Hello Jonathan. Can you share with us a little bit about yourself, where you’re based at and your role in the company?
I have been with iCar Asia for just over a year and I oversee all aspects of consumer and customer marketing and branding. My role is to assist and advise each of the countries that we are in, Malaysia, Thailand and Indonesia, to meet their KPI’s and objectives.
Prior to taking on this role, I had a similar role with the iProperty Group. I have also worked in advertising agencies in New Zealand where I am from.
I am currently based in Kuala Lumpur and have called it home for nearly 6 years. I’m married to a Malaysian and before moving here, we have been coming here for 11 years for holidays and to see my Malaysian family. I have 3 daughters and would be an avid golfer if I had the time to be.
Congratulations on your working anniversary in iCar Asia. Can you share with us how’s your 12-month journey like?
It’s been an amazing journey so far, and I’m sure it will continue to be. It’s an absolute pleasure working at iCar Asia with an extremely talented team. We have big ambitions and I want to help play my part to make them come true.
At iCar Asia, we are passionately committed to building a business that has a definitive impact on the automotive industry in the ASEAN region. We are now working to accelerate our growth and further explore the potential to expand into new markets.
Our ultimate aim is to connect buyers and sellers and to be present throughout the entire car ownership experience of buying, owning and selling vehicles.
iCar Asia is hardly known, but people are extremely familiar with your consumer brands such as Carlist.my, One2car.com and Mobil123. The strategy, is that on purpose?
iCar Asia is the parent company of these brands. It’s a corporate brand that is listed on the ASX. Our local brands are very strong and well known in each of the markets we operate in. iCar Asia also gives us some leverage when it comes to running campaigns not only across the countries we are in but also across the ASEAN region. We did this successfully last year with our ASEAN Car of the Year which got consumer votes from all 10 ASEAN countries.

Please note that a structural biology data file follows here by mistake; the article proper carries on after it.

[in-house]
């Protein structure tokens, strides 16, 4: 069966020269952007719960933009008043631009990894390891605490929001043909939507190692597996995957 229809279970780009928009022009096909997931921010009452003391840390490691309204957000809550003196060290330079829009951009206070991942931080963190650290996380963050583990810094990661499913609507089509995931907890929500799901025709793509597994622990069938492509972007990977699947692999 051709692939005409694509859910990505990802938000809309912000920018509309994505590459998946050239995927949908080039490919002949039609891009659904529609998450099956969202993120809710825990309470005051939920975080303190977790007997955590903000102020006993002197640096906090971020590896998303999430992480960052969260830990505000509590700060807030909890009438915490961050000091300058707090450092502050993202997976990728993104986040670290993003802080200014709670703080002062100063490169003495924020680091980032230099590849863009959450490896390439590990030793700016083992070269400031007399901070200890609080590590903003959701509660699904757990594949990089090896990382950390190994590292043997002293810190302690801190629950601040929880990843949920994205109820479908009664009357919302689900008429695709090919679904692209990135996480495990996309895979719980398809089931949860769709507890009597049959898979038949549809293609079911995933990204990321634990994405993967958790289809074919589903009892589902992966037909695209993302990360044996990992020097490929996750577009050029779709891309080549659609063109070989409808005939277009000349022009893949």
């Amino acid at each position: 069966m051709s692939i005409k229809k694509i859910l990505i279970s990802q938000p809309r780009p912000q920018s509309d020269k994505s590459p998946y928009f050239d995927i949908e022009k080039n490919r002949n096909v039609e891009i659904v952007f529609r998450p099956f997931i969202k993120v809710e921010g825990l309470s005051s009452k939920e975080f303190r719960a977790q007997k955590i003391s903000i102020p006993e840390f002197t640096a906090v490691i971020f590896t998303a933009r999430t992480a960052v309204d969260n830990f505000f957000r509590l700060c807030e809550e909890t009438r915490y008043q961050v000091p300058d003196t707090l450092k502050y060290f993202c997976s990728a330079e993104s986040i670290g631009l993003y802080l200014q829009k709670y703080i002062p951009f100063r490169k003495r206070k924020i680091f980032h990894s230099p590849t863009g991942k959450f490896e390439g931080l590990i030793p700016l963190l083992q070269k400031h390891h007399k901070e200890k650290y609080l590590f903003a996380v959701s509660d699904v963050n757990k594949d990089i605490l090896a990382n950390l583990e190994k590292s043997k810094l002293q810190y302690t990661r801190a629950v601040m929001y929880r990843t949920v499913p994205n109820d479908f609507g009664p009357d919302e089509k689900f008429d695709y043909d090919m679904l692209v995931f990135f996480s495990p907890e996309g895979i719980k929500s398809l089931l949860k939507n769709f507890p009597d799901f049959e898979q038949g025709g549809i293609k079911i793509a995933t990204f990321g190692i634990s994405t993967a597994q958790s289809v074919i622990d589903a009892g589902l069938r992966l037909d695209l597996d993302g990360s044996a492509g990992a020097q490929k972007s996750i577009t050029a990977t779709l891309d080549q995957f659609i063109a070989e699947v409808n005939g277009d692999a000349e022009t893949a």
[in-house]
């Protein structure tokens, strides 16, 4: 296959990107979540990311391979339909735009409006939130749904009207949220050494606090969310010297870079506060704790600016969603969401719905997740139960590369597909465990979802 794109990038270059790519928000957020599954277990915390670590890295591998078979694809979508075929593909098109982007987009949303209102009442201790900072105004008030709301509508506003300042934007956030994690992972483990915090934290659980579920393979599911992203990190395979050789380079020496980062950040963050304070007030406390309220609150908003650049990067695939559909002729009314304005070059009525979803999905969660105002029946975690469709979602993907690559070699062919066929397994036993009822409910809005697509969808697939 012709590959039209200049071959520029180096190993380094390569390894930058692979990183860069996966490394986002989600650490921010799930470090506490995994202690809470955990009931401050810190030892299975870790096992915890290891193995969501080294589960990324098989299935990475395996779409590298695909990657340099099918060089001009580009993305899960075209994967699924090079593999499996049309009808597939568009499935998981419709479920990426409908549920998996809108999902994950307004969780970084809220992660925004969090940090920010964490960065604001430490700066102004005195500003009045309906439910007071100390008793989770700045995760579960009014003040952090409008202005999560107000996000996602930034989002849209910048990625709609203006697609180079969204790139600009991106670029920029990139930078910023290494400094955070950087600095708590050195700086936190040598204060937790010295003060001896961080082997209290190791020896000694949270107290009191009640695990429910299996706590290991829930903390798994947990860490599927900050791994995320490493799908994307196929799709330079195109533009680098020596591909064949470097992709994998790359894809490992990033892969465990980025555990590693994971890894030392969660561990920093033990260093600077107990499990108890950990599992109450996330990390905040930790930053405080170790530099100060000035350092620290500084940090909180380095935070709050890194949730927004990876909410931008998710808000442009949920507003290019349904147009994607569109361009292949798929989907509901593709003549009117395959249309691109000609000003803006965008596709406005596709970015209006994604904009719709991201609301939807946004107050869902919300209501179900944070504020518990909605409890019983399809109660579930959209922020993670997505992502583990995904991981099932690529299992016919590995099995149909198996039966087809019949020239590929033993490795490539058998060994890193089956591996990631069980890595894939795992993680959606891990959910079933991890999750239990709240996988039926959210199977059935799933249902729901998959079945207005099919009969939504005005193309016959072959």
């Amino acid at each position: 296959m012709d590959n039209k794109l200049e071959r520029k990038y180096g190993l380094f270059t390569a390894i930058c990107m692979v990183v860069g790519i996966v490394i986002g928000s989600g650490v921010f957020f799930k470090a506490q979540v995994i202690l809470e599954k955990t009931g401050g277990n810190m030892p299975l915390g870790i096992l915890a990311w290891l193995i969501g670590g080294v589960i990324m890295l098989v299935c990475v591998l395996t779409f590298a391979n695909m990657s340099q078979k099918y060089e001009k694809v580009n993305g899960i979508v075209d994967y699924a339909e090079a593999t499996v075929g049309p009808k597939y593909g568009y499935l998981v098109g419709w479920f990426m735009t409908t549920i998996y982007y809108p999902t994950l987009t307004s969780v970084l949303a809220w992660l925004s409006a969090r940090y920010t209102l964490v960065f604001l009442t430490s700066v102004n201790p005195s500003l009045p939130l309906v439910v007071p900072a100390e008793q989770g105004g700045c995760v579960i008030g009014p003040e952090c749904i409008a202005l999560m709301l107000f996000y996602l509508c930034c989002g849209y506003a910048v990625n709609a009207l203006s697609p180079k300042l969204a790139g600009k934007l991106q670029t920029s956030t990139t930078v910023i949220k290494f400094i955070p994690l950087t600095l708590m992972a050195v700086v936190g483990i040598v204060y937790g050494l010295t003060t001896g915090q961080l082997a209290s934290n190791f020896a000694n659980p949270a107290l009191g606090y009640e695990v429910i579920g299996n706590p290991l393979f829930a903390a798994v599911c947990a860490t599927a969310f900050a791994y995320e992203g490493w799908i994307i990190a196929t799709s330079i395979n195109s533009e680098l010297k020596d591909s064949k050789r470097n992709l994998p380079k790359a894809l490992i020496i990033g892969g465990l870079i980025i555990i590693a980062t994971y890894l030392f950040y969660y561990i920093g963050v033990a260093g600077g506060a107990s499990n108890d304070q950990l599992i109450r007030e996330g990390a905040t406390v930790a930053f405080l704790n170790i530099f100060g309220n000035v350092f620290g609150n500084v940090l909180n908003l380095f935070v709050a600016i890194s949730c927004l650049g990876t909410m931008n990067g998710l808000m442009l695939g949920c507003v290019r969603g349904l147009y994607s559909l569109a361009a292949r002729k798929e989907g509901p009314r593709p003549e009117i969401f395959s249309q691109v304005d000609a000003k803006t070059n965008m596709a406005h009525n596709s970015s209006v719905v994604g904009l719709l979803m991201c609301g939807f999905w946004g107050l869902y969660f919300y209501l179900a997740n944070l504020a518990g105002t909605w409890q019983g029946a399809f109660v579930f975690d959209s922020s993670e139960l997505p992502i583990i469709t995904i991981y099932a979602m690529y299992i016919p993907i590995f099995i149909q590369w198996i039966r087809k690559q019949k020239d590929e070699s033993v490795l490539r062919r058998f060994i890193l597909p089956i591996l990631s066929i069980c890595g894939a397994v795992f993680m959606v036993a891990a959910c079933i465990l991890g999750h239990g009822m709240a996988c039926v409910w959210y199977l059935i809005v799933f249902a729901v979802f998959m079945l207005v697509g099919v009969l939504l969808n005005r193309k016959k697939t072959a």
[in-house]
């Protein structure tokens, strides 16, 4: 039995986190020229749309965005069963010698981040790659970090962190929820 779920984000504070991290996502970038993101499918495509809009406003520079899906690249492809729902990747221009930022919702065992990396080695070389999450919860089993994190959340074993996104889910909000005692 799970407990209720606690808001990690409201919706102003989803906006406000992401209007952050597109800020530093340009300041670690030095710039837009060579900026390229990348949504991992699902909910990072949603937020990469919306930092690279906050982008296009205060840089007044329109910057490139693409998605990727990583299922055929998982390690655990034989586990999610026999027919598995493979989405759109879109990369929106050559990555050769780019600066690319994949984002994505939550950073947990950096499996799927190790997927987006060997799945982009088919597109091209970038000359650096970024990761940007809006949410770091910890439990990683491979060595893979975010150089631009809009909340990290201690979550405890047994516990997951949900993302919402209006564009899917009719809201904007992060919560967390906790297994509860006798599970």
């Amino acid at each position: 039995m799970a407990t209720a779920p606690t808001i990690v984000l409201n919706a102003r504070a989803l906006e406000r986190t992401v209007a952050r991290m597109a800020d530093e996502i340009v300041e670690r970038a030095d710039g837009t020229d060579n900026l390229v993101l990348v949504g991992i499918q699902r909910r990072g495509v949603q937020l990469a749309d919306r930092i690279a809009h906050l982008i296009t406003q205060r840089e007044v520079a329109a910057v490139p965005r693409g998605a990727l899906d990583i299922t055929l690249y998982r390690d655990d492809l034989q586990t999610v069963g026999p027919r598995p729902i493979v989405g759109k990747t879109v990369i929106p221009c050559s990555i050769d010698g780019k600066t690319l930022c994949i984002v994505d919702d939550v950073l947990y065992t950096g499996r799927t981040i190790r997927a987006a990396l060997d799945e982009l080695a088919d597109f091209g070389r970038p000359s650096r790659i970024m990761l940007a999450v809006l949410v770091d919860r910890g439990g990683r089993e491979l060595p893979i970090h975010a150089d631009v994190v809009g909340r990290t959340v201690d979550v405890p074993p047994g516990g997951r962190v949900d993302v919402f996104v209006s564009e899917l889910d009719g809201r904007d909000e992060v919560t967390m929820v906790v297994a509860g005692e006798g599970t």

These three brands are taking over Malaysia, Thailand and Indonesia respectively when it comes to the automotive websites. They even beat those incumbent brands, which existed longer than yours. What do the people see in these platforms that others don’t quite there yet?
The brands we have in each country are well established and some have been around for many many years. We do have a lot of returning visitors to our websites so there is definitely some brand loyalty that has been built. Because of that establishment it would be difficult for new entrants to come in and acquire market share.
We provide a platform that has a potential to connect more than 600 million car buyers and sellers throughout ASEAN. Our website network currently enjoys more than 8 million unique visitors from car buyers and enthusiasts each month.
Competition is heating up; how do you plan to rise above the noise this year?
We love some healthy competition. To rise above the noise, we concentrate on what we know works best, and the rest we innovate, whether that is via new product offerings, consumer promotions or even technology. It’s constantly changing and evolving and that’s the exciting part of being in this industry.
How do you see the industry’s growth 5 years from now?
Automotive will continue to change with the introduction of Electric, Hybrid and more fuel-efficient vehicles. Plus, the technology that is now coming along inside your car with safety features, navigation or whatever it is will continue to evolve. As an online company we are very well placed to help the industry innovate and meet the growing demands of our consumers and customers.
Ride-hailing brands, do you see them as a major threat?